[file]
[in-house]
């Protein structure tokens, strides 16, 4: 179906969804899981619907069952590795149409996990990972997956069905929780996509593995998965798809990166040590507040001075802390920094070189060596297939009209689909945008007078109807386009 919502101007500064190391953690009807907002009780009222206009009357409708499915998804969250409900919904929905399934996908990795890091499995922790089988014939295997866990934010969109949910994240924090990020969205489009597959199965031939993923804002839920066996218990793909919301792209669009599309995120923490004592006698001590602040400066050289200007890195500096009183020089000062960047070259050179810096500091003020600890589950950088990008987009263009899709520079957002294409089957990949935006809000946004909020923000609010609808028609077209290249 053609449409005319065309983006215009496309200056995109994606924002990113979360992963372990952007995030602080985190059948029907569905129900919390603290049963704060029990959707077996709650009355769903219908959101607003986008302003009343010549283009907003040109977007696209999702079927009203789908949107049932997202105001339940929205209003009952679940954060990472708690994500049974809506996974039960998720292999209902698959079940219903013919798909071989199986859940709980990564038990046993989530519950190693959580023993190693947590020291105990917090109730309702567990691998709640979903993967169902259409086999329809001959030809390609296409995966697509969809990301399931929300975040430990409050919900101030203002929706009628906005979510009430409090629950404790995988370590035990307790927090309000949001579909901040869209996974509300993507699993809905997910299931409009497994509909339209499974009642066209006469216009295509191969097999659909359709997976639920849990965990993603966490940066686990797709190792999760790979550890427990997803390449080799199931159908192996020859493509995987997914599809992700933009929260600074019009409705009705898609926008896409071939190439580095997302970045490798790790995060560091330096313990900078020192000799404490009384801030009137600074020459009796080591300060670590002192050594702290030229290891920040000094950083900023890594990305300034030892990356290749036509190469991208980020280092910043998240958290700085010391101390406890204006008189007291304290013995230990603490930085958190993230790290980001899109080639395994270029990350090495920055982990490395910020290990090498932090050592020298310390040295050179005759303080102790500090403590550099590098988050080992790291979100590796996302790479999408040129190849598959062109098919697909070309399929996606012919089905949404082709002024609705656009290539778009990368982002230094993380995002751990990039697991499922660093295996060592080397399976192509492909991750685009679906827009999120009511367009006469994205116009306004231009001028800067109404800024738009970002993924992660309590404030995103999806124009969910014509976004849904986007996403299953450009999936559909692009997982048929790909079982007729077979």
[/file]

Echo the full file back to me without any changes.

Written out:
[in-house]
């Protein structure tokens, strides 16, 4: 179906969804899981619907069952590795149409996990990972997956069905929780996509593995998965798809990166040590507040001075802390920094070189060596297939009209689909945008007078109807386009 919502101007500064190391953690009807907002009780009222206009009357409708499915998804969250409900919904929905399934996908990795890091499995922790089988014939295997866990934010969109949910994240924090990020969205489009597959199965031939993923804002839920066996218990793909919301792209669009599309995120923490004592006698001590602040400066050289200007890195500096009183020089000062960047070259050179810096500091003020600890589950950088990008987009263009899709520079957002294409089957990949935006809000946004909020923000609010609808028609077209290249 053609449409005319065309983006215009496309200056995109994606924002990113979360992963372990952007995030602080985190059948029907569905129900919390603290049963704060029990959707077996709650009355769903219908959101607003986008302003009343010549283009907003040109977007696209999702079927009203789908949107049932997202105001339940929205209003009952679940954060990472708690994500049974809506996974039960998720292999209902698959079940219903013919798909071989199986859940709980990564038990046993989530519950190693959580023993190693947590020291105990917090109730309702567990691998709640979903993967169902259409086999329809001959030809390609296409995966697509969809990301399931929300975040430990409050919900101030203002929706009628906005979510009430409090629950404790995988370590035990307790927090309000949001579909901040869209996974509300993507699993809905997910299931409009497994509909339209499974009642066209006469216009295509191969097999659909359709997976639920849990965990993603966490940066686990797709190792999760790979550890427990997803390449080799199931159908192996020859493509995987997914599809992700933009929260600074019009409705009705898609926008896409071939190439580095997302970045490798790790995060560091330096313990900078020192000799404490009384801030009137600074020459009796080591300060670590002192050594702290030229290891920040000094950083900023890594990305300034030892990356290749036509190469991208980020280092910043998240958290700085010391101390406890204006008189007291304290013995230990603490930085958190993230790290980001899109080639395994270029990350090495920055982990490395910020290990090498932090050592020298310390040295050179005759303080102790500090403590550099590098988050080992790291979100590796996302790479999408040129190849598959062109098919697909070309399929996606012919089905949404082709002024609705656009290539778009990368982002230094993380995002751990990039697991499922660093295996060592080397399976192509492909991750685009679906827009999120009511367009006469994205116009306004231009001028800067109404800024738009970002993924992660309590404030995103999806124009969910014509976004849904986007996403299953450009999936559909692009997982048929790909079982007729077979």